The inner reservoir 16 operates normally in isolation from the reservoir 7. It can be occasionally (every few months) filled (taking just a few hours) from the reservoir 7 using a needle valve 9 that is operated to be either closed (normal operation) or open (occasional manual filling operation). Filling is achieved by opening of the needle valve 9 and by letting helium flow from the reservoir 7 to the inner reservoir 16, and no fine control of the needle valve 9 is required. The existing helium in the inner reservoir 16 (and the magnet 11 itself) remains at about 2.2K, in temporary non-equilibrium conditions, while the added helium at about 4.2K being less dense floats on top of the existing helium. After refilling the whole of the inner reservoir 16 is sealed off and pumped to its original low pressure by drawing off helium vapour from the top of the reservoir and expelling it from the cryostat by way of the exhaust outlet 2, and the magnet 11 remains at its low temperature of 2.2K throughout this operation.

In the event of the needle valve 9 becoming blocked by any contaminants in the reservoir 7, the inner reservoir 16 can be filled from an external liquid helium dewar using a standard helium transfer siphon. This can be done by letting the pressure of the inner reservoir 16 rise to 1 bar and by transferring helium to the inner reservoir 16 in the normal way. The existing helium (and the magnet 11 itself) remains at about 2.2K, in temporary non-equilibrium conditions, while the added helium at about 4.2K being less dense floats on top of the existing helium. After refilling the whole of the inner reservoir 16 is sealed off and pumped to its original low pressure and temperature by means of the rotary pump, and the magnet 11 remains at its low temperature of 2.2 K throughout this operation. Preferably a second needle valve with its own stem (not shown) is provided in parallel with the first needle valve 9 in case one of the valves becomes blocked.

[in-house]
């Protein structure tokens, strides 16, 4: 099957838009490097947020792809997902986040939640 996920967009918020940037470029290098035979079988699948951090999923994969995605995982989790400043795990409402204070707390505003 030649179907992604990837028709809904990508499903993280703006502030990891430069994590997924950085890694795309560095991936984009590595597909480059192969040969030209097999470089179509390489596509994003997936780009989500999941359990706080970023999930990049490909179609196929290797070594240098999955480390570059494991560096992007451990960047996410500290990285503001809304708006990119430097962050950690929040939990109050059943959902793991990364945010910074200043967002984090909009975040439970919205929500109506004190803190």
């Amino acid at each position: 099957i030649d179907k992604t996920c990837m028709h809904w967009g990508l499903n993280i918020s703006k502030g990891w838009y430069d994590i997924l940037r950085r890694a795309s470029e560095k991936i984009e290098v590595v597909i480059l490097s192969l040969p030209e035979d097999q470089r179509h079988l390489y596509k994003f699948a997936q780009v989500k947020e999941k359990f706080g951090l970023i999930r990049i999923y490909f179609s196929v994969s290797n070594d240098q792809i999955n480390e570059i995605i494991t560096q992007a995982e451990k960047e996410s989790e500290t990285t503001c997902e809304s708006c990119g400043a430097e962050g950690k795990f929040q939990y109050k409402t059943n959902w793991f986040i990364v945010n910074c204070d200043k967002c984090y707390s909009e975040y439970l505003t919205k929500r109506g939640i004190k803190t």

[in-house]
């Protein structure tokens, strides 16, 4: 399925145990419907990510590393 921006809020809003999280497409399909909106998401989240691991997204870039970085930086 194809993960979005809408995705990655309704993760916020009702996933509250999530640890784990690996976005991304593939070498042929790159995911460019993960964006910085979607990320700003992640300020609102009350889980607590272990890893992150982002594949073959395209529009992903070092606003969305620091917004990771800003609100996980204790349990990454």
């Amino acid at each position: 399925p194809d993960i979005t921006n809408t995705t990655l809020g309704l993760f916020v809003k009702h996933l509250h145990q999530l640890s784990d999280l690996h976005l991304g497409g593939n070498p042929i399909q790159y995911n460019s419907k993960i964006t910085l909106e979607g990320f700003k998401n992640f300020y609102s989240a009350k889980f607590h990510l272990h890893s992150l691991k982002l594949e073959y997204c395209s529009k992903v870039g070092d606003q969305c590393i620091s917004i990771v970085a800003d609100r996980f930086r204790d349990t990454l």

Whichever method is used to fill the inner reservoir 16, the fresh helium at about 4.2K initially floats on top of the existing helium that remains at an almost constant temperature of about 2.2K. The inner reservoir 16 can be refilled with minimal disturbance to the temperature of the original liquid helium or the magnet 11. This constancy of magnet temperature is important to the long term operation and field stability of the magnet.

In the method of the invention, cooling by drawing off vapour from the top of the inner reservoir 16 is used to reduce the pressure of the vapour above the liquid helium in the inner reservoir 16. In equilibrium, the boiling temperature of the liquid helium is dependent on the pressure of the vapour above it. If the pressure above the liquid is reduced, the boiling point is reduced. Where the liquid is already boiling (as in the case of liquid helium in a cryostat) because of heat supplied, then the temperature must fall. Energy must be taken out of the liquid to cause the temperature fall and this is effected by the release of a lot of vapour resulting in a reduction of the mass of liquid. Once the pressure has reached a set point, corresponding to a set helium liquid boiling temperature, that temperature is maintained by maintaining the vapour pressure above the liquid. The energy flowing into the system due to heat conduction, radiation, etc. must be balanced by the energy taken out of the system through the release of vapour to remain in equilibrium.